If so, it's an unofficial link between the 'Doctor Who' and 'The Highlander', although as a tele-historical link, the Battle of Culloden serves well enough.
During his travels with the Doctor, it's a good thing they never encountered a comic book artist by the name of Bob McKay ('Bob!'). The Clan McKay would be considered enemies to the MacCrimmons and MacLeods as they sided with the Crown before the Battle, betraying their Scottish heritage. Despite the passage of centuries, and Bob McKay's lack of any real link to his own heritage, it would have all been fresh in Jamie's mind and the Doctor might not have been readily available to keep the young warrior in line.
I've mentioned several times in the past few weeks that it's impossible to reconcile all the various media publications about 'Doctor Who' into one comprehensive 'canon'. So Toobworld can only concern itself really with the TV/online adventures of the Doctor and must ignore the books, comic strips, and audio plays. (As for the two Peter Cushing movies, we see those as movies made to splain away any public relations questions about the Doctor's appearances on Earth - perhaps they were funded by UNIT?)
So the following entry from the TARDIS wikia isn't of concern to this televisiologist:
When the Sixth Doctor next met him, Jamie lived as an elderly pariah in his village. Jamie had managed (using tricks the Doctor had taught him and because the Time Lords had a less than perfect understanding of the Human mind) to retain memories of his travels. After he told others about them, the locals believed that his wartime experiences had driven him slightly mad. Jamie vindicated himself by vanishing in the TARDIS before the whole village and then helped the Doctor, Peri and Frobisher fight the Cybermen on Marinus. Jamie died defeating them. (DWM: The World Shapers)
That may have happened in the same world in which the original stories of 'Blink' and 'Human Nature' take place, but it has no bearing on the TV version of Jamie MacCrimmon... unless, of course, RTD - while still in control of the franchise - decided to utilize the tale in the TV series.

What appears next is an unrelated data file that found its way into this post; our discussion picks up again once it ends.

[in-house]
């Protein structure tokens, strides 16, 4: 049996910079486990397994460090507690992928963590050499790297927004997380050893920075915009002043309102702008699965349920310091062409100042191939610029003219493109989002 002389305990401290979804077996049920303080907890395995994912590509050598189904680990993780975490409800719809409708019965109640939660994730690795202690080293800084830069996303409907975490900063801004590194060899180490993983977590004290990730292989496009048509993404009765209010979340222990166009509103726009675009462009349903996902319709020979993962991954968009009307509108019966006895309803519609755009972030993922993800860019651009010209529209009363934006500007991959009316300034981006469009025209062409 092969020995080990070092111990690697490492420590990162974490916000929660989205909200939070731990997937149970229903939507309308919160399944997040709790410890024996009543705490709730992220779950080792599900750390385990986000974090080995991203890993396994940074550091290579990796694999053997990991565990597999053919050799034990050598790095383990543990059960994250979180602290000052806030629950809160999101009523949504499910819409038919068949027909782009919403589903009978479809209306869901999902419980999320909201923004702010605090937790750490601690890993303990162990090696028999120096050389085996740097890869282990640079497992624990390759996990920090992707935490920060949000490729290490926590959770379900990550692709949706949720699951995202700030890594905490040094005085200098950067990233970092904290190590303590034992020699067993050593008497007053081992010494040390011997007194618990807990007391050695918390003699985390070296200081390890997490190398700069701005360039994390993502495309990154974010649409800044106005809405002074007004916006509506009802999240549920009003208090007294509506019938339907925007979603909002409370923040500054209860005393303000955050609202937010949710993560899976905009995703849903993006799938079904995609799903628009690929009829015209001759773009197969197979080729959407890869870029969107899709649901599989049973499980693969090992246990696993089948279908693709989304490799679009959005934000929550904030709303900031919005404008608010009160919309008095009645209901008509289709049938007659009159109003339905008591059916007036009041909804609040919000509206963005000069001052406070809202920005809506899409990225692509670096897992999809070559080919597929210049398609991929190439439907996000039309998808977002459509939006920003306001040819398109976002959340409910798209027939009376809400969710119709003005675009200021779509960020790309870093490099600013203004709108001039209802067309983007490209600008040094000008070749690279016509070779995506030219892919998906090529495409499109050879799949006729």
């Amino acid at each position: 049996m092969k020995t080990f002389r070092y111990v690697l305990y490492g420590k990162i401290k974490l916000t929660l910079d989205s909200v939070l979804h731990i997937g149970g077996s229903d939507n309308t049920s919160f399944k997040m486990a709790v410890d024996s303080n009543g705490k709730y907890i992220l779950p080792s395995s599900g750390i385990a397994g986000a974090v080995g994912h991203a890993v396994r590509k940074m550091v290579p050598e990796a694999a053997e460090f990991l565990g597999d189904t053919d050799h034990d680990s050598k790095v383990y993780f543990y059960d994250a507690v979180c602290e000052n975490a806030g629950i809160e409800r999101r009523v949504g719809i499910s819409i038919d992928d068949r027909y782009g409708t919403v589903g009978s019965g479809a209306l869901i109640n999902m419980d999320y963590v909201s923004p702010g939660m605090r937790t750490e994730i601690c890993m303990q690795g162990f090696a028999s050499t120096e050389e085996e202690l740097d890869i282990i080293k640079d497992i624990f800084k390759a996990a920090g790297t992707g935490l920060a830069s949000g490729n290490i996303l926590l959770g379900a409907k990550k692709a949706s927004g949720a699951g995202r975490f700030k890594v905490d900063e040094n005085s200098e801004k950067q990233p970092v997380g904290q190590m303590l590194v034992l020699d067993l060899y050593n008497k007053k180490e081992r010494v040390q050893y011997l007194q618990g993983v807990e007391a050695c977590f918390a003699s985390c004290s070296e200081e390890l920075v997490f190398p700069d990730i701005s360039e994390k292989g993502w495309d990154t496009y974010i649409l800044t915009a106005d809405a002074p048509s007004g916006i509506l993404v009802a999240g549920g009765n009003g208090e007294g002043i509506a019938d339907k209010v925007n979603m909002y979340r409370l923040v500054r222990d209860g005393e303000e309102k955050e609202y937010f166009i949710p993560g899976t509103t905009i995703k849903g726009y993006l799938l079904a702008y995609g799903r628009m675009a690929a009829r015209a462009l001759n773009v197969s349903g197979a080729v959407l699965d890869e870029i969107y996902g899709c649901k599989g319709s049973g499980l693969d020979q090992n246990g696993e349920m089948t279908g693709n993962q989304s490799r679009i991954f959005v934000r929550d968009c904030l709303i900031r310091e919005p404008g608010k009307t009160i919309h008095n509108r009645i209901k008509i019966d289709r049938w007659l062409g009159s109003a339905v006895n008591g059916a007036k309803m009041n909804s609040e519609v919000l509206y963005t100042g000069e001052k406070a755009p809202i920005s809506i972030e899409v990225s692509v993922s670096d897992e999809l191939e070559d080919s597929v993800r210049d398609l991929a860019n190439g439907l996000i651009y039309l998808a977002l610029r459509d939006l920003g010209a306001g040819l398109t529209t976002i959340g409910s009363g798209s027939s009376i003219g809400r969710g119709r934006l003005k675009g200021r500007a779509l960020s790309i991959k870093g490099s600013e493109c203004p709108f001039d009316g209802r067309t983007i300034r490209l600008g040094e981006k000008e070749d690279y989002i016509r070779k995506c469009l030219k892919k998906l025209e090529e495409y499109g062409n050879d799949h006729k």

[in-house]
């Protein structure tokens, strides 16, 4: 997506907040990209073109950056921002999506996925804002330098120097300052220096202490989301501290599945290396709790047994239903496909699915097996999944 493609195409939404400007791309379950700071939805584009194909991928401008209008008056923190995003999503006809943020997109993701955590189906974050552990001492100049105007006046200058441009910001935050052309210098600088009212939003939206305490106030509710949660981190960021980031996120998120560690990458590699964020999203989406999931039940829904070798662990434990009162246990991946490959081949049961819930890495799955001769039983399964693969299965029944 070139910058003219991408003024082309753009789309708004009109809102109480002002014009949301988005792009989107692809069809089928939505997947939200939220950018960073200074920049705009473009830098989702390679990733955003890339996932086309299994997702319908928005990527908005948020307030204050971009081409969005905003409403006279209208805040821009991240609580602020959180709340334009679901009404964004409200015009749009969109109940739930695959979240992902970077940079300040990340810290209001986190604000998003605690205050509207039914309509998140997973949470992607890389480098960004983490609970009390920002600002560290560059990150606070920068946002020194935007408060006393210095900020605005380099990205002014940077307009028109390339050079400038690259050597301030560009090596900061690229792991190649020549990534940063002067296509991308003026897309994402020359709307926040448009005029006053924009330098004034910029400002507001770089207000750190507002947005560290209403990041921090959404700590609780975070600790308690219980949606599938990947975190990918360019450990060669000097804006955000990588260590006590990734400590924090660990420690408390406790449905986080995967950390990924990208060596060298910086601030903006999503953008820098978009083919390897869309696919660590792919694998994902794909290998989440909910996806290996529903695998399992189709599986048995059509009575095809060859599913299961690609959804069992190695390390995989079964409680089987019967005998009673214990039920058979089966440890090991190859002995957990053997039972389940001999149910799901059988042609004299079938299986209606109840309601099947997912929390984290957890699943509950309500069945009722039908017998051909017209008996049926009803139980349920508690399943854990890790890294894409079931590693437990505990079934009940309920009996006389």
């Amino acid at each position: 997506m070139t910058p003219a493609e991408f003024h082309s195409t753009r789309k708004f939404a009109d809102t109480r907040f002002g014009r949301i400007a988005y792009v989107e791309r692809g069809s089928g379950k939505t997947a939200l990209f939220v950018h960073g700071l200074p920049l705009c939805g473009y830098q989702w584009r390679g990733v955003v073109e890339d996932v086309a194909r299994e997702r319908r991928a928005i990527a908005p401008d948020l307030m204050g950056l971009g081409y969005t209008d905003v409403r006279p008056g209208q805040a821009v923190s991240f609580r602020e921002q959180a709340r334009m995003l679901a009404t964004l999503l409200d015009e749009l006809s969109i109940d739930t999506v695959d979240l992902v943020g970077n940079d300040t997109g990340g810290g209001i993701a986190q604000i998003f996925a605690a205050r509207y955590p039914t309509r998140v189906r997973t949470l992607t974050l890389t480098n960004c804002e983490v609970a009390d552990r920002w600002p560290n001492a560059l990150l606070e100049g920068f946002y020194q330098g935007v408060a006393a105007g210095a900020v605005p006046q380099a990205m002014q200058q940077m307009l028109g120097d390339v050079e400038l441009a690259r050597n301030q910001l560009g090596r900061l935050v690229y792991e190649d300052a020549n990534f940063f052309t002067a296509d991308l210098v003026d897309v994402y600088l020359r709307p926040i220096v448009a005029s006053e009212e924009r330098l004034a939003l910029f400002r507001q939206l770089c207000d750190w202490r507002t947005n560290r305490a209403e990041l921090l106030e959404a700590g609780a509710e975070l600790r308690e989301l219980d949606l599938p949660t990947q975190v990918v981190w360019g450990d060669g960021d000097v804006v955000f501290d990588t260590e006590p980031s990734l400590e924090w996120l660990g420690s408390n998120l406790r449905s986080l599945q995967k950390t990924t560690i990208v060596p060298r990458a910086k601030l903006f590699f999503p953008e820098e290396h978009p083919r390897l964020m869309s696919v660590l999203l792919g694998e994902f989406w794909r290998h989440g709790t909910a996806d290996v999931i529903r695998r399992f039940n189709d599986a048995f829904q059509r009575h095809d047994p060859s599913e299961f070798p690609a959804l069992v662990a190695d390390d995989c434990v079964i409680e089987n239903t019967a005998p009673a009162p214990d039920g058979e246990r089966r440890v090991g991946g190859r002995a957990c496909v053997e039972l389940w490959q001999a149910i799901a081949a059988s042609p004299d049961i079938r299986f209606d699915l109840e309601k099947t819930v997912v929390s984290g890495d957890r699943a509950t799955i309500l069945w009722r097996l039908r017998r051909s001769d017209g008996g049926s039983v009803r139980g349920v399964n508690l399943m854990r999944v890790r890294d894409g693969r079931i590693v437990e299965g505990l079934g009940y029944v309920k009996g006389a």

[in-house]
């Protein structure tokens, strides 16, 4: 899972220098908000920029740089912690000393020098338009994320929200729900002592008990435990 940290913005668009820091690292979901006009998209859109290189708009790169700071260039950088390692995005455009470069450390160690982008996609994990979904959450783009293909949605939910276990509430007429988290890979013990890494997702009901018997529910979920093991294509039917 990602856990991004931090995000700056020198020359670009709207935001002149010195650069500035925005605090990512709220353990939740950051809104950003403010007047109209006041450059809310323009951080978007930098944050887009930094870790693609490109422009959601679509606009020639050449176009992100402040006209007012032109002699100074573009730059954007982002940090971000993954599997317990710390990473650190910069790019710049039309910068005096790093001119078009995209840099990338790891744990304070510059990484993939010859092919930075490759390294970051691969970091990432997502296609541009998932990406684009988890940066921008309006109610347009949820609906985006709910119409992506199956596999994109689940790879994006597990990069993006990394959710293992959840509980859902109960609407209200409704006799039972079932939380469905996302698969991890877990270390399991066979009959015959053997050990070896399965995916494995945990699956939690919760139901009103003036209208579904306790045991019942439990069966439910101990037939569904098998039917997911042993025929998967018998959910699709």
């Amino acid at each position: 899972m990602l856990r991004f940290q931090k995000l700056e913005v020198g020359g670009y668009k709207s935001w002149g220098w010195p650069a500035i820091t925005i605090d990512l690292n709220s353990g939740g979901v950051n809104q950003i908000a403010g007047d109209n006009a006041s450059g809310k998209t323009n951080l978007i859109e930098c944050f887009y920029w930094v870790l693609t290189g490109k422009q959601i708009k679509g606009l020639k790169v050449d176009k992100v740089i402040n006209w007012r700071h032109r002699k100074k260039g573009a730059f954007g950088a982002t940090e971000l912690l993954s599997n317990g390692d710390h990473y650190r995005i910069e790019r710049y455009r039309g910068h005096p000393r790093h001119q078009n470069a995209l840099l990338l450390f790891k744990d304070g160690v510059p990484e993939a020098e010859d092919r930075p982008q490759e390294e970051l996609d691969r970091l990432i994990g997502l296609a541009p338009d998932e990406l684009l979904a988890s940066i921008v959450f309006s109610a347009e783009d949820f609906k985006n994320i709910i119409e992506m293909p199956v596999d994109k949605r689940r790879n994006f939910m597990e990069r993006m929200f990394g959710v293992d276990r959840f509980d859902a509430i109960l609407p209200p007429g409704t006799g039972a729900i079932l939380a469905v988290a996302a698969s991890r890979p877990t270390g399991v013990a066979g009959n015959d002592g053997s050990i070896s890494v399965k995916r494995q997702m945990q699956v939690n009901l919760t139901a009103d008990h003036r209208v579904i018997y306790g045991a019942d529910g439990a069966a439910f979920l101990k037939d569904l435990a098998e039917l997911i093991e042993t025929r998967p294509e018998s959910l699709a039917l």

But until then, the ultimate fate of Jamie MacCrimmon is unknown. (At the very least, I'd like to think he escaped the butchery that awaited most of the wounded and the prisoners after their loss at Culloden.)
Here's hoping that one day we will see him return to the show for a guest shot, as Sarah Jane Smith has done. And why not? Frazer Hines is still among us; the Doctor can always go back to the Scotland at the turn of the Century (1800) and reunite with his kilt-wearin' Companion.
Who knows? Maybe Jamie travelled with Charles Edward Stuart to live out his days in Rome, or crossed the sea to find a new life in the Americas!
I feel as if something evil is lurking down there."
This past season of 'The Office', Dwight eagerly jumped at the chance to serve as Obi-Wan Kenobi to mentor Ryan as his young padiwan. At one point, while they were out in a radish field, he peppered Ryan with a series of questions that were supposed to be dealing with the business of selling paper. But then he threw this curveball:
"What is the DHARMA Initiative?"
For the viewing audience, it was a funny reference to 'Lost'. But within the reality of Toobworld, 'The Office' and 'Lost' share the same universe. (Although 'Lost' is taking place in 2004 and 'The Office' is current.)
Here's what we know about the DHARMA Initiative from an excellent wiki site, LostPedia:
The DHARMA Initiative (Department of Heuristics And Research on Material Applications Initiative) is a mysterious research project, which has a large presence on the Island. Most information on the project is derived from the orientation film found at the Swan DHARMA Initiative station and the ARG The LOST Experience.